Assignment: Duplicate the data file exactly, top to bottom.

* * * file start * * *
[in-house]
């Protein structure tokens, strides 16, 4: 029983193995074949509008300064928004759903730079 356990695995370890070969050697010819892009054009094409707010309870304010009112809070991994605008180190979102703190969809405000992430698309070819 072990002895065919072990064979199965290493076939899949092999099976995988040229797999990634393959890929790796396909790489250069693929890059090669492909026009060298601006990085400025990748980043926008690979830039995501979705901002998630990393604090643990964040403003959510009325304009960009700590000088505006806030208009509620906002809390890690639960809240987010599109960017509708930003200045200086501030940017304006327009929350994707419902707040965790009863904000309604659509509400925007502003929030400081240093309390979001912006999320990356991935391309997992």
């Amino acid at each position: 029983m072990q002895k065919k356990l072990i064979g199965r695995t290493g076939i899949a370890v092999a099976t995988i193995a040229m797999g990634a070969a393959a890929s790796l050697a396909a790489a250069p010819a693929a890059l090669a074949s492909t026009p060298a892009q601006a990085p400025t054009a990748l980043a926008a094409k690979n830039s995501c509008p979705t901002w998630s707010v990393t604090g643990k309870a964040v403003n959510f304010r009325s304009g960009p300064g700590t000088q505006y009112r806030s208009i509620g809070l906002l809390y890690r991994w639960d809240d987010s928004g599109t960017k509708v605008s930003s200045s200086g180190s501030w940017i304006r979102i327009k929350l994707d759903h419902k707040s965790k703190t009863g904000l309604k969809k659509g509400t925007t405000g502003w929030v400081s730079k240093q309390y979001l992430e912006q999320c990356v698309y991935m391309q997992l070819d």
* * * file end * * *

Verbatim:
[in-house]
């Protein structure tokens, strides 16, 4: 029983193995074949509008300064928004759903730079 356990695995370890070969050697010819892009054009094409707010309870304010009112809070991994605008180190979102703190969809405000992430698309070819 072990002895065919072990064979199965290493076939899949092999099976995988040229797999990634393959890929790796396909790489250069693929890059090669492909026009060298601006990085400025990748980043926008690979830039995501979705901002998630990393604090643990964040403003959510009325304009960009700590000088505006806030208009509620906002809390890690639960809240987010599109960017509708930003200045200086501030940017304006327009929350994707419902707040965790009863904000309604659509509400925007502003929030400081240093309390979001912006999320990356991935391309997992």
């Amino acid at each position: 029983m072990q002895k065919k356990l072990i064979g199965r695995t290493g076939i899949a370890v092999a099976t995988i193995a040229m797999g990634a070969a393959a890929s790796l050697a396909a790489a250069p010819a693929a890059l090669a074949s492909t026009p060298a892009q601006a990085p400025t054009a990748l980043a926008a094409k690979n830039s995501c509008p979705t901002w998630s707010v990393t604090g643990k309870a964040v403003n959510f304010r009325s304009g960009p300064g700590t000088q505006y009112r806030s208009i509620g809070l906002l809390y890690r991994w639960d809240d987010s928004g599109t960017k509708v605008s930003s200045s200086g180190s501030w940017i304006r979102i327009k929350l994707d759903h419902k707040s965790k703190t009863g904000l309604k969809k659509g509400t925007t405000g502003w929030v400081s730079k240093q309390y979001l992430e912006q999320c990356v698309y991935m391309q997992l070819d």